With the 3D Experience platform, a simulation expert works on the same data that is created by a designer to perform simulation without any manual data transfer. No more specialized product formats such as Abaqus CAE, Tosca, fe-safe that have their own file architecture not compatible with designer products such as CATIA, Creo, Solidworks etc. Once the simulation is complete, results are stored in the same database that can be instantly viewed by engineering managers, product designers, R&D head or any user who is not actively using simulation. So no more specialized output file formats such as odb, conf, ldf, stlx etc. A simulation role armored with simulation apps allows a specialist to get into the platform, access the data created by designer, create simulation model in same environment, perform the analysis on user machine or on cluster and publish and share the results. Simple it is! Once the silos are broken, there is yet another aspect of 3D Experience platform that makes it unique in the way it works.

“ELIMINATE FILE BASED FOLDERS FROM THE SYSTEM”

Everything created or imported in the platform is saved within the ENOVIA collaboration server. The data can reside either on-premise or on-cloud based on chosen architecture. The user can search or access the data using advanced 6W Tags search criteria based on questions such as who, what, when, where, which etc. In case of cloud based architecture, this data can be assessed and modified from anywhere using devices such as smart phones or ipads. Can your smart phone read Abaqus odb files! The answer is perhaps no but yet it is possible to access Abaqus output data on smart phones using 3D experience platform.

Typically when new software releases come out, there are always a few really key improvements that really stand out.  Many times, it is a cool new modeling feature, or maybe an entirely new approach to design.  In Inventor, this might be like the addition of Freeform Modeling or Direct Editing as examples.  Unfortunately these are features or techniques that might not be applicable to many users.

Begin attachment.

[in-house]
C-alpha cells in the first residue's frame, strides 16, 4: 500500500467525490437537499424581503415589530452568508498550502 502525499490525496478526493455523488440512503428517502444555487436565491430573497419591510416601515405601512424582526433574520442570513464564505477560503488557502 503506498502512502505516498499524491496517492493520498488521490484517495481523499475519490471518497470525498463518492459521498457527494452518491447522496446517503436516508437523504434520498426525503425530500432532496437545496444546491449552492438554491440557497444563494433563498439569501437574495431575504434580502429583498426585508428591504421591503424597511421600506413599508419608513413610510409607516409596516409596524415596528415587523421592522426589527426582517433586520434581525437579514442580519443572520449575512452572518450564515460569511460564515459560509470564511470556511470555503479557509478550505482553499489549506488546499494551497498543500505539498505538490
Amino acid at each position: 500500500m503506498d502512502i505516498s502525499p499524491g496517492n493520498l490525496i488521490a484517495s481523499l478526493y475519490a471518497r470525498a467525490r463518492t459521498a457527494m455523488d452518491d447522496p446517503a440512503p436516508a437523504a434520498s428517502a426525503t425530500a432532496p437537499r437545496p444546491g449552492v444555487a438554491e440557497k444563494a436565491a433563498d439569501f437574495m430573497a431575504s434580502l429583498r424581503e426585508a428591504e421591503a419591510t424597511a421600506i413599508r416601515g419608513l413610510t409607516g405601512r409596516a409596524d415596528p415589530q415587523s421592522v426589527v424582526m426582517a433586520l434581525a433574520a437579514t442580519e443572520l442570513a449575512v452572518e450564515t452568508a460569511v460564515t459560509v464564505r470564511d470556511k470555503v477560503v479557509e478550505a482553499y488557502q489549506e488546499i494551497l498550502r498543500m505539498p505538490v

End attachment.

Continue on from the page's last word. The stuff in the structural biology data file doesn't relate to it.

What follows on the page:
If you are using both Autodesk Inventor and Vault together however, you should probably pay attention to this one:  The Vault status icons in the “recently used” area.  These icons now clearly identify the current Vault status of one of your recent files when in the Inventor “Open” dialog box.  Is the file checked out?  Is the file checked in, and up to date in my workspace? Has someone else modified the file since I last worked on it?  Have I checked in my latest development ideas or new parts yet?  All of these can be determined simply by noticing the Vault status bubbles in the “Open” dialog box.

Vault Status Icons

This is a further  followup to my previous articles on digital twins, focusing on the Feedback Loop pillar

Smart Factory loop
The feedback loop starts with the Smart Factory. This is a fully digitalized factory model of a production system connected via sensors, SCADA systems, PLCs or other automation devices to the main product lifecycle management (PLM) data repository. In the Smart Factory, all events on the physical shop floor during production are recorded and directly pushed back to the PLM system or through the cloud. Artificial intelligence (AI) technology is used to study and analyze this information, and the main findings are sent back to either product development
in manufacturing planning or facility planning.
Why is this important? Production facilities and the manufacturing processes tends to change immediately after start of production. New ideas will be implemented, new working methods will be deployed and new suppliers might be selected; all requiring changes to the production system or process. Since these modifications will certainly impact the future, updating them in the system at this stage is becoming a must. Production systems outlive the product lifecycle, and many companies use their production systems to make multiple products. These factors contribute to the increasing need to regularly capture these changes in the PLM system, which can later be used to distribute this information to all parties. The information collected during production can also serve as the basis for improving the maintainability of manufacturing resources. With this information, we can enable much better (sensor) condition-based maintenance, and thus increase uptime and productivity.

Smart product loop
Almost every product made today is a smart product. Many companies are looking for ways to improve the connection with their smart products while they are being used by their customers. Monitoring product use can provide a lot of knowledge for improving products. More than that, connecting to these smart products can generate a new type of business model that may result in more competitive offerings.